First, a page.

BD, India move hundreds of thousands away from ‘Bulbul’
MOUSOUNI ISLAND, Nov 9: Bangladeshi and Indian authorities on Saturday ordered more than 450,000 people to flee coastal villages and islands as Cyclone Bulbul headed for the Bay of Bengal coast.
The eye of the storm, packing winds of up to 120 kilometres (75 miles) per hour, was expected to hit land around the Bangladesh-India frontier late Saturday.
A storm surge up to two metres (seven feet) high was predicted along the coast, Bangladesh's Meteorological Department said.
Bangladesh troops were sent to villages to help with the evacuation. About 55,000 volunteers were also going door-to-door to warn residents.
Minister for disaster management Enamur Rahman told AFP the evacuation of 400,000 people would be completed by Saturday evening.
"We've already evacuated some 391,000 people," he said.
About 1,500 tourists were stranded on the southern island of Saint Martin after boat services were suspended due to bad weather.
Bangladesh's two biggest ports, Mongla and Chittagong, were closed because of the storm and flights into Chittagong airport have also been halted.
India also ordered an alert on its side of the border and the West Bengal government evacuated nearly 60,000 people in the state, officials said.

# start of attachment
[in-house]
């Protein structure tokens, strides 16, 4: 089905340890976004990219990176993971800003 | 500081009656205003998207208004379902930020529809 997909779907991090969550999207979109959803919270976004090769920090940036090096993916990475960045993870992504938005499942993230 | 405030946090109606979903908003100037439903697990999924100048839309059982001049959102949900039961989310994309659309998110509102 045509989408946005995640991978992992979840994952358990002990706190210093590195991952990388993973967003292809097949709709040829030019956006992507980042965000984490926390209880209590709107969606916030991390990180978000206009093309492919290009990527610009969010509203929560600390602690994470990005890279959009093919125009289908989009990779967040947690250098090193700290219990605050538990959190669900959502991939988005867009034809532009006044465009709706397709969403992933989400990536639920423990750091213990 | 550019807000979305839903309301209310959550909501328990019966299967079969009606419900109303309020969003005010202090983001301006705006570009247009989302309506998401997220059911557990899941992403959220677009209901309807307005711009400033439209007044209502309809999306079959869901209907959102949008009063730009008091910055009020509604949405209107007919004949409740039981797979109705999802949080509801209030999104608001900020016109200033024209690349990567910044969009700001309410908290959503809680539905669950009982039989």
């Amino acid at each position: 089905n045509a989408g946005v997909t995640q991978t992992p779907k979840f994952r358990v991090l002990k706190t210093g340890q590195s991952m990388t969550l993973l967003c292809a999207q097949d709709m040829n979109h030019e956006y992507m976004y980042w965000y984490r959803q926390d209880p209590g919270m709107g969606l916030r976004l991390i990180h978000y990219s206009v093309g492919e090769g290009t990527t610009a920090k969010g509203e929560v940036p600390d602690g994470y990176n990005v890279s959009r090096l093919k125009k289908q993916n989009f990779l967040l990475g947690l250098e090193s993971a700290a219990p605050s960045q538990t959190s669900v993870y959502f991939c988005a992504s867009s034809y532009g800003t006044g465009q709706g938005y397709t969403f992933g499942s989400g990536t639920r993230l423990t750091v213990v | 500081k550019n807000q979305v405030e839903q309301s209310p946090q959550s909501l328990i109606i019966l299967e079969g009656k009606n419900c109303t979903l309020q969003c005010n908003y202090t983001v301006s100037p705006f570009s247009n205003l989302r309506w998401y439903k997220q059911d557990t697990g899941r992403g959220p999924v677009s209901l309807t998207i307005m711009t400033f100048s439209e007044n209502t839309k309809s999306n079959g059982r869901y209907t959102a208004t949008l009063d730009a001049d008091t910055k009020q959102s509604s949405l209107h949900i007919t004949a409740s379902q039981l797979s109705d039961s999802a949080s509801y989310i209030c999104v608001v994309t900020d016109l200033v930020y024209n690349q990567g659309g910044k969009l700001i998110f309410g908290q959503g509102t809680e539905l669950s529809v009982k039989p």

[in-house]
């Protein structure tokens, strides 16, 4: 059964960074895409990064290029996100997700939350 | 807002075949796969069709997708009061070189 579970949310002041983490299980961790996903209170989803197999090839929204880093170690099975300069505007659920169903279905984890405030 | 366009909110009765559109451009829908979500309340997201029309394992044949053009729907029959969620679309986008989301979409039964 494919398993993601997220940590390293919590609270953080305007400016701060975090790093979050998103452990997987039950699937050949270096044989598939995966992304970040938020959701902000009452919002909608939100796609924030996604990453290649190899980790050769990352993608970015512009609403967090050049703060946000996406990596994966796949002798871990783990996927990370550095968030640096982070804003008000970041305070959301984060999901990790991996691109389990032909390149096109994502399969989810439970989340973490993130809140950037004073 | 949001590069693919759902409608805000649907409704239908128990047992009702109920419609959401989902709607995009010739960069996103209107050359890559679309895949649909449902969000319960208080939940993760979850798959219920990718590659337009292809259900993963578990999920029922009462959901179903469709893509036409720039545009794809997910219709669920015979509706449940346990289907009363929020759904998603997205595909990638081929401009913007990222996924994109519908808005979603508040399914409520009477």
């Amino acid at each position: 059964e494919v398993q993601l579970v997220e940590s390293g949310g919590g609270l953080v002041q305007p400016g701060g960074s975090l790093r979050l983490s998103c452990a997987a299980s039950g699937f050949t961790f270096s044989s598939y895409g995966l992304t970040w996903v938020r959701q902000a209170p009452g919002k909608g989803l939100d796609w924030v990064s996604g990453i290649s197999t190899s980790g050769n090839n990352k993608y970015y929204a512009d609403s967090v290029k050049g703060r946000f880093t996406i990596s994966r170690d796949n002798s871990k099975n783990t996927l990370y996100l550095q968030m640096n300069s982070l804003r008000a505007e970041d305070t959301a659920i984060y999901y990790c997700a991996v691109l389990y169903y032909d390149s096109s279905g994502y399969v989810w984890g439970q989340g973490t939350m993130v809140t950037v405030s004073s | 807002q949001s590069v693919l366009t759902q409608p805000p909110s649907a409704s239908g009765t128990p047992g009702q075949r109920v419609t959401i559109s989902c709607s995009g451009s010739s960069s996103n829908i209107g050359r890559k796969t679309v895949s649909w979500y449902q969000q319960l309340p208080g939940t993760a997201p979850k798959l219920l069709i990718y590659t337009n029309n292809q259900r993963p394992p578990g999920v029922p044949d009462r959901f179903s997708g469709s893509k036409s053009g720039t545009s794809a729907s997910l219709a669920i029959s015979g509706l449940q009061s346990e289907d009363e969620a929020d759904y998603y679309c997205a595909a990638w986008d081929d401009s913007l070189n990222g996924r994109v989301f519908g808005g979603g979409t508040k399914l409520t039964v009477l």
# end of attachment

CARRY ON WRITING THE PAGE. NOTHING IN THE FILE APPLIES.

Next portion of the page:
On the island of Mousouni, which lies in the path of the storm, scared residents took shelter in schools and government buildings because they had not been able to escape.
All flights at in and out of Kolkata airport were suspended for 12 hours and military planes and ships have been put on standby, Indian authorities said.
Winds of up to 110kph and heavy rainfall from the fringe of Bulbul have already lashed Odisha state, uprooting trees that blocked many roads.
Bulbul was expected to hit the coast at the Sundarbans, the world's largest mangrove forest, which straddles Bangladesh and part of eastern India and is home to endangered species including the Bengal tiger.
Bangladesh's low-lying coast, home to 30 million people, is regularly battered by cyclones that leave a trail of destruction.
Hundreds of thousands of people have been killed in cyclones in recent decades.
While the frequency and intensity have increased, partly due to climate change, the death tolls have come down because of faster evacuations and the building of 4,000 cyclone shelters along the coast.
In November 2007, Cyclone Sidr killed more than 3,000 people. In May this year, Fani became the most powerful storm to hit the country in five years, but the death toll was about 12. -AFP